As Montessori educators or staff working within a Montessori culture, we understand the importance of exploration. As teachers, we have been trained to set up our environments in a way that encourages discovery through exploration. Our role is to prepare, prepare, prepare, and “then follow the child.” In Catherine McTamaney’s book, A Delicate Task: Teaching and Learning on a Montessori Pathway, she shares that a teacher’s role is not, “to direct the exploration, but rather to carry the equipment and check the supplies. Our work is to scout, to observe, to inform, but ultimately to follow the child. “
I am reminded when reading McTamaney’s short essays on exploration (pp. 35-47) that borders and tension points are an important area to pay attention to. In order to explore, we need a safe and familiar place to begin. As educators, parents, and students, we work hard to create emotional and physical familiarity so that we have the courage to step into the unknown. We set up routines, we build trust, we love unconditionally. We develop the academic and emotional skills necessary for a strong foundation. Then, we must step forward into new knowledge. This step can create tension, emotional turmoil, and anxiety.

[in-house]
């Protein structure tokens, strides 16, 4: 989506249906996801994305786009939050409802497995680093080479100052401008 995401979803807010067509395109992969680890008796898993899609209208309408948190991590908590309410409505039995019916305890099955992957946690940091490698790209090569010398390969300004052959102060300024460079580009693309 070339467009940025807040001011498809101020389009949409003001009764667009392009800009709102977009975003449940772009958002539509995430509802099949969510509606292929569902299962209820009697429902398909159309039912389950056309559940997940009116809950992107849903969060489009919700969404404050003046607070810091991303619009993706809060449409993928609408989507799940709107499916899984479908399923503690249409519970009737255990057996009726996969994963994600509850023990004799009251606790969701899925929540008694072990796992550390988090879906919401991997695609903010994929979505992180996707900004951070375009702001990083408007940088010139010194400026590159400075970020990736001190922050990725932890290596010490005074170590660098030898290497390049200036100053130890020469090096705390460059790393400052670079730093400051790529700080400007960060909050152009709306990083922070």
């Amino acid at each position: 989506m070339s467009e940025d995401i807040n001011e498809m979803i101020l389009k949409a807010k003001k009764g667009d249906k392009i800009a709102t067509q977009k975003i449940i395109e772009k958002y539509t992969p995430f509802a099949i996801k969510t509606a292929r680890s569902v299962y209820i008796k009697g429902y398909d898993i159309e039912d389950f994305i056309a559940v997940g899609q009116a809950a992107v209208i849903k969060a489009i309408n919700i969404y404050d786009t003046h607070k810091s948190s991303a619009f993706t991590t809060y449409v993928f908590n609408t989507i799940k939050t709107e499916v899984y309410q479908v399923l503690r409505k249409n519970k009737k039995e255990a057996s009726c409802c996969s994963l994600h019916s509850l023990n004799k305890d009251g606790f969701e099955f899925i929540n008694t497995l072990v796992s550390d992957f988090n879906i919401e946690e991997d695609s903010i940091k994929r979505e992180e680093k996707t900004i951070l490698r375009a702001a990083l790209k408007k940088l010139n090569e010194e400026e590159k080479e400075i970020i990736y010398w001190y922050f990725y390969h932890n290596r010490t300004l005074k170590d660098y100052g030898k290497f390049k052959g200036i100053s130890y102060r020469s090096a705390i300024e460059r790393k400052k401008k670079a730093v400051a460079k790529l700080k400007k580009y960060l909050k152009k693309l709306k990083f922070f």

When we feel these emotions, or witness them within our students, we can be certain we are standing on a border with an opportunity to learn something new calling to us. In fact, the Latin root for “explore” is “to cry out.” McTamaney says, “when we allow ourselves to explore our intentions, to work back from what irks us or understand why we are attracted to particular things, we are more mindful in our actions. When we take the time to ask challenging questions about ourselves, we turn off the auto-pilot in our lives and turn on real living.”
It is at these tension points, these borders between ourselves and our students, or colleagues, or parents, or even between ourselves and ourselves, where we should pause, be brave, and step forward in a new way into a new land. Maybe in this land we can experience the world with deeper gratitude, modesty, and wonder. When we do this, McTamaney suggests that, “we can engage with each other, with our communities, with our children, and with ourselves, with understanding, with knowledge, and with intent. In order to change our world, first we have to understand it. To understand the world, first we have to understand ourselves.”